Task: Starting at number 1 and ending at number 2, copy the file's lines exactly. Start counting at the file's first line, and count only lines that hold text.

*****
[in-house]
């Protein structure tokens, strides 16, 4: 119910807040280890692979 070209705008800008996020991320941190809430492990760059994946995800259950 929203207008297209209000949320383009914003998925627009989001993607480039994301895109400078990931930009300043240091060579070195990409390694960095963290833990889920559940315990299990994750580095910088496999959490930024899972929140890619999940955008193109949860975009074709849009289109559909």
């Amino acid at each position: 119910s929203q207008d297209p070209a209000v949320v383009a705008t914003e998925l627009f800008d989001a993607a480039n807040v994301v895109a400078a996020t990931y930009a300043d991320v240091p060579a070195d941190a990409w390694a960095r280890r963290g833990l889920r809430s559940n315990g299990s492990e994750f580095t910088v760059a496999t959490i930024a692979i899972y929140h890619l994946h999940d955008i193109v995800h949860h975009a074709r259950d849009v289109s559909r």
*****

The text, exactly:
[in-house]
């Protein structure tokens, strides 16, 4: 119910807040280890692979 070209705008800008996020991320941190809430492990760059994946995800259950 929203207008297209209000949320383009914003998925627009989001993607480039994301895109400078990931930009300043240091060579070195990409390694960095963290833990889920559940315990299990994750580095910088496999959490930024899972929140890619999940955008193109949860975009074709849009289109559909």